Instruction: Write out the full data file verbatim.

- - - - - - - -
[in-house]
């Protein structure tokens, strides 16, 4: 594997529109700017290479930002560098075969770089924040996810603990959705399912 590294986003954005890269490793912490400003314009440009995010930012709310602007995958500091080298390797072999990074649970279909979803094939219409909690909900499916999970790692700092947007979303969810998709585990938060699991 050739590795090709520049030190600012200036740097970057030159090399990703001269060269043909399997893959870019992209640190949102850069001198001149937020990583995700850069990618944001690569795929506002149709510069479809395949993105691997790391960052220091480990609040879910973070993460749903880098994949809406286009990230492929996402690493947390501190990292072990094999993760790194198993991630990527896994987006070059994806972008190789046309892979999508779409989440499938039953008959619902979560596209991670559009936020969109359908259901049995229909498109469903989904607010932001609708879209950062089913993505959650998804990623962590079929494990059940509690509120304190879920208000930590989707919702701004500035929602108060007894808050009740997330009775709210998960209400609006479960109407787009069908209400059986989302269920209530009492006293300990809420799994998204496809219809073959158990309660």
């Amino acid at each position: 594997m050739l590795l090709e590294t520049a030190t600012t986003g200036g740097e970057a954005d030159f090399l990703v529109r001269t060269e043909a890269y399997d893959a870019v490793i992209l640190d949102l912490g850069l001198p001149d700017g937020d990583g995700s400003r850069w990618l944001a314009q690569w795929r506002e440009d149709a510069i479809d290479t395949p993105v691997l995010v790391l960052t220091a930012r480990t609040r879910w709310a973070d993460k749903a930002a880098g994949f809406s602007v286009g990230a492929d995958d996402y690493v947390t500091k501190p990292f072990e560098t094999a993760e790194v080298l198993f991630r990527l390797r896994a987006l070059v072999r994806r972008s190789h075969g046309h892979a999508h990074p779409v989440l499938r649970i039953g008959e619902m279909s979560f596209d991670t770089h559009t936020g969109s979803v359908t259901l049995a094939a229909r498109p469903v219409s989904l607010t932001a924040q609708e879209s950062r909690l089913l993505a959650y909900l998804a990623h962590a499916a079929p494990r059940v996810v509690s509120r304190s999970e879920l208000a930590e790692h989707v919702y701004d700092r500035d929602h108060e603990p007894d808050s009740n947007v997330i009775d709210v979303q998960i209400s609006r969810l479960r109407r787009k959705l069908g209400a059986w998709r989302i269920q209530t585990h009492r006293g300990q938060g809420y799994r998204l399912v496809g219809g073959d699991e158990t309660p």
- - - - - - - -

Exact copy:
[in-house]
């Protein structure tokens, strides 16, 4: 594997529109700017290479930002560098075969770089924040996810603990959705399912 590294986003954005890269490793912490400003314009440009995010930012709310602007995958500091080298390797072999990074649970279909979803094939219409909690909900499916999970790692700092947007979303969810998709585990938060699991 050739590795090709520049030190600012200036740097970057030159090399990703001269060269043909399997893959870019992209640190949102850069001198001149937020990583995700850069990618944001690569795929506002149709510069479809395949993105691997790391960052220091480990609040879910973070993460749903880098994949809406286009990230492929996402690493947390501190990292072990094999993760790194198993991630990527896994987006070059994806972008190789046309892979999508779409989440499938039953008959619902979560596209991670559009936020969109359908259901049995229909498109469903989904607010932001609708879209950062089913993505959650998804990623962590079929494990059940509690509120304190879920208000930590989707919702701004500035929602108060007894808050009740997330009775709210998960209400609006479960109407787009069908209400059986989302269920209530009492006293300990809420799994998204496809219809073959158990309660």
């Amino acid at each position: 594997m050739l590795l090709e590294t520049a030190t600012t986003g200036g740097e970057a954005d030159f090399l990703v529109r001269t060269e043909a890269y399997d893959a870019v490793i992209l640190d949102l912490g850069l001198p001149d700017g937020d990583g995700s400003r850069w990618l944001a314009q690569w795929r506002e440009d149709a510069i479809d290479t395949p993105v691997l995010v790391l960052t220091a930012r480990t609040r879910w709310a973070d993460k749903a930002a880098g994949f809406s602007v286009g990230a492929d995958d996402y690493v947390t500091k501190p990292f072990e560098t094999a993760e790194v080298l198993f991630r990527l390797r896994a987006l070059v072999r994806r972008s190789h075969g046309h892979a999508h990074p779409v989440l499938r649970i039953g008959e619902m279909s979560f596209d991670t770089h559009t936020g969109s979803v359908t259901l049995a094939a229909r498109p469903v219409s989904l607010t932001a924040q609708e879209s950062r909690l089913l993505a959650y909900l998804a990623h962590a499916a079929p494990r059940v996810v509690s509120r304190s999970e879920l208000a930590e790692h989707v919702y701004d700092r500035d929602h108060e603990p007894d808050s009740n947007v997330i009775d709210v979303q998960i209400s609006r969810l479960r109407r787009k959705l069908g209400a059986w998709r989302i269920q209530t585990h009492r006293g300990q938060g809420y799994r998204l399912v496809g219809g073959d699991e158990t309660p």